Review: Joel Hoekstra’s 13 – ‘Running Games’

Joel Hoekstra's 13Although 2021 is only two months old, Frontiers Records are making it a year to remember for fans of top-quality melodic hard rock. Continuing this hot streak is ‘Running Games’, the long-awaited new album from Joel Hoekstra’s 13, which arrives some six years after the much-lauded debut album ‘Dying To Live’.

‘Running Games’ is akin to the first full album from Slash & Myles Kennedy, in the sense that it’s more of a side-project, and less of a solo album. It’s still very much the baby of current Whitesnake six-stringer Joel Hoekstra, but the most significant change from ‘Dying To Live’, being that Russell Allen (Symphony X, Adrenaline Mob) is sole lead vocalist, helps bring a “band” feel to the project. Co-lead vocalist from the debut album, Jeff Scott Soto, is still onboard, delivering lush backing vocals as only he can: does the guy ever sleep? Vinny Appice, Tony Franklin, and Derek Sherinian all return, as does Chloe Lowery from Trans-Siberian Orchestra on backing vocals.

Opening track ‘Finish Line’ gets the album off to a thrilling, uptempo start in a Dio ‘We Rock’/’Don’t Talk To Strangers’ vein. With original Dio drummer Vinny Appice behind the kit, the comparison holds some weight, although it’s the fiery riffs from Hoekstra, Allen’s towering vocals, and Sherinian’s keyboard solo that rams the point home. A superb, old-school album opening track. That guitar work though: scorchio. ‘I’m Gonna Lose It’ quickly follows on and Tony Franklin delivers one of his trademarked understated bass performances, decades on from The Firm and Blue Murder, Franklin is still as crucial as ever. The dualling solos from both Hoekstra and Sherinian help elevate this catchy-as-hell melodic little number, and the guitar work from Hoekstra, as the song builds to a climax, sizzles.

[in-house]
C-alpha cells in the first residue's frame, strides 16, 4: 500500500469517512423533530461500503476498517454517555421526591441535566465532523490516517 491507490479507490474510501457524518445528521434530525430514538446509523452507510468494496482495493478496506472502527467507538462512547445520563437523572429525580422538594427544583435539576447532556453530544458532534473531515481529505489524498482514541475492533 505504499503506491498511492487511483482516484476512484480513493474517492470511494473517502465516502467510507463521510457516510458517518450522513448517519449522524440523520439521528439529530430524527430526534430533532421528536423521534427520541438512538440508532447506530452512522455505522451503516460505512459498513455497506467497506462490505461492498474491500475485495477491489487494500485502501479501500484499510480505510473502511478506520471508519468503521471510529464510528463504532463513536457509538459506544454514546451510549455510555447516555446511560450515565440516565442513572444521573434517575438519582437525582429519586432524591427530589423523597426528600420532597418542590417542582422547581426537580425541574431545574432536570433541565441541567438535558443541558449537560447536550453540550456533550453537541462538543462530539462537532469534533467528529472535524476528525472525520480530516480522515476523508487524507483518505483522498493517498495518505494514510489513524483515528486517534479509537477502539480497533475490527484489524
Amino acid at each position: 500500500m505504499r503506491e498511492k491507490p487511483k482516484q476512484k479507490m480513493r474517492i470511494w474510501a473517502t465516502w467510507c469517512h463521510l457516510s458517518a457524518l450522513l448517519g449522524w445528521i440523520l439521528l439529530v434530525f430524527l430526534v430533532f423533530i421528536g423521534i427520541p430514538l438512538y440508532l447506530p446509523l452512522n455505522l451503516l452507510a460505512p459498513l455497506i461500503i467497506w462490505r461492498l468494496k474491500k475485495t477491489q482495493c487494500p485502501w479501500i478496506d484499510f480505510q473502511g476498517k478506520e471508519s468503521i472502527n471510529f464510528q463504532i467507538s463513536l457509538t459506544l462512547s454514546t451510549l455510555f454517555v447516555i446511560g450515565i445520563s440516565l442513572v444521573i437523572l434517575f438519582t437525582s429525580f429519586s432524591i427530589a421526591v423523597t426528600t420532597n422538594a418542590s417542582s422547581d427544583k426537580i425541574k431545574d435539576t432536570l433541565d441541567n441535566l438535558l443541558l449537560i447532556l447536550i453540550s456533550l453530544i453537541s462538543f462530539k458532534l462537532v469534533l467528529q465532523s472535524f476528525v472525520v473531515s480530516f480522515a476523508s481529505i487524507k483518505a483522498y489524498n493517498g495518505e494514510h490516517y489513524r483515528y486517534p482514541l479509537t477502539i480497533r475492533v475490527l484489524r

‘How Do You’ is an early frontrunner for the standout track on the album. One of those earworm moments which although new feels like it has been rattling around the listener’s skull for decades. The hooks and melodies are gargantuan and Allen reinforces his reputation as “most underrated vocalist…ever”, an uplifting and soaring track that oozes class. Allen continues to impress on the diverse ‘Heart Attack’; a track which at times recalls Moody-Marsden era Whitesnake just as much as it does Zeppelin (especially some of the background arrangements). The bluesy swagger throughout is particularly delicious. As are the slide licks on ‘Lonely Days’: a track that surprises by beginning in a metallic groove, before turning to the left and going down a lighter, more commercial route. If Hoekstra set out to pull the rug out from the listener’s feet now and again, then it’s job done.

In places, ‘Reach The Sky’ has more of that Whitesnake bluesier vibe, and Appice and Franklin combine yet again to make for an enviable engine room team. More surprises abound with a killer Dave Gilmour-esque guitar sound from Hoekstra mid-song and again as it fades out, ‘The Wall’ era Floyd. If the opening track ‘Finish Line’ sparked memories of Dio, then Allen’s vocals, and the melodic guitar interludes on ‘Cried Enough For You’ will double-down on those memories. So much so that one can only think that had Ritchie Blackmore not discovered Ronnie Romero on YouTube he might have called Allen for the Rainbow gig. Talking of the man in black; turn up this one and purr with delight as Hoekstra pays homage with multiple Blackmore-like flourishes. With a wonderful acoustic tone from Hoekstra that oozes a Tommy Emmanuel vibe, the chilled-out, blissful title track brings the album to a mellow conclusion. The gentle percussion from special guest Lenny Castro, and the string arrangements from Dave Eggar and Katie Kresek, help deliver an alright, alright, alright atmosphere. The only thing missing is Matthew McConaughey on the bongos.

With the calibre of the musicians involved, it’s no surprise that ‘Running Games’ is such a strong album. A genuine pleasure from start to finish.

Available February 12th on Frontiers Music, pre-order here.

Review – Dave

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